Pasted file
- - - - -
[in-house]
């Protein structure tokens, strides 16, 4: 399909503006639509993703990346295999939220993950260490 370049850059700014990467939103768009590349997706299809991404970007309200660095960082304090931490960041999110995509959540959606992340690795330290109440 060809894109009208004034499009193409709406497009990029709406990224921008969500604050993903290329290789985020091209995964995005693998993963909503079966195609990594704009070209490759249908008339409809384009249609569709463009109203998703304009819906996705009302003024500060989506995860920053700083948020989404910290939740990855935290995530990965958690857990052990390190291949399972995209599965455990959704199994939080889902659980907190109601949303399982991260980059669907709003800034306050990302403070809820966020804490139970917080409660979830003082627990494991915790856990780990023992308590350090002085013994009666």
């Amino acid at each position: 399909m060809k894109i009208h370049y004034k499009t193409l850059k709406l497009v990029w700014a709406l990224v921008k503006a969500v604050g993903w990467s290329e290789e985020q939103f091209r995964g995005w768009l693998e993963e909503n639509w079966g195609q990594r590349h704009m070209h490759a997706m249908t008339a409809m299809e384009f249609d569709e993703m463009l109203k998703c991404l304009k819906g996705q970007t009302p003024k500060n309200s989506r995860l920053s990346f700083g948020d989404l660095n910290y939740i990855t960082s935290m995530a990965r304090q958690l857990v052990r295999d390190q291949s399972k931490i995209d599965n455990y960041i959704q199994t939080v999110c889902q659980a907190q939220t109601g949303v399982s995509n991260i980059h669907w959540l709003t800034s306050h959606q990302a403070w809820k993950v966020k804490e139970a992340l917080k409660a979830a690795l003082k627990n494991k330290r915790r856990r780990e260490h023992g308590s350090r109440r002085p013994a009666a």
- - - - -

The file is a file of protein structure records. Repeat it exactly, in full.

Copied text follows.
[in-house]
């Protein structure tokens, strides 16, 4: 399909503006639509993703990346295999939220993950260490 370049850059700014990467939103768009590349997706299809991404970007309200660095960082304090931490960041999110995509959540959606992340690795330290109440 060809894109009208004034499009193409709406497009990029709406990224921008969500604050993903290329290789985020091209995964995005693998993963909503079966195609990594704009070209490759249908008339409809384009249609569709463009109203998703304009819906996705009302003024500060989506995860920053700083948020989404910290939740990855935290995530990965958690857990052990390190291949399972995209599965455990959704199994939080889902659980907190109601949303399982991260980059669907709003800034306050990302403070809820966020804490139970917080409660979830003082627990494991915790856990780990023992308590350090002085013994009666």
């Amino acid at each position: 399909m060809k894109i009208h370049y004034k499009t193409l850059k709406l497009v990029w700014a709406l990224v921008k503006a969500v604050g993903w990467s290329e290789e985020q939103f091209r995964g995005w768009l693998e993963e909503n639509w079966g195609q990594r590349h704009m070209h490759a997706m249908t008339a409809m299809e384009f249609d569709e993703m463009l109203k998703c991404l304009k819906g996705q970007t009302p003024k500060n309200s989506r995860l920053s990346f700083g948020d989404l660095n910290y939740i990855t960082s935290m995530a990965r304090q958690l857990v052990r295999d390190q291949s399972k931490i995209d599965n455990y960041i959704q199994t939080v999110c889902q659980a907190q939220t109601g949303v399982s995509n991260i980059h669907w959540l709003t800034s306050h959606q990302a403070w809820k993950v966020k804490e139970a992340l917080k409660a979830a690795l003082k627990n494991k330290r915790r856990r780990e260490h023992g308590s350090r109440r002085p013994a009666a």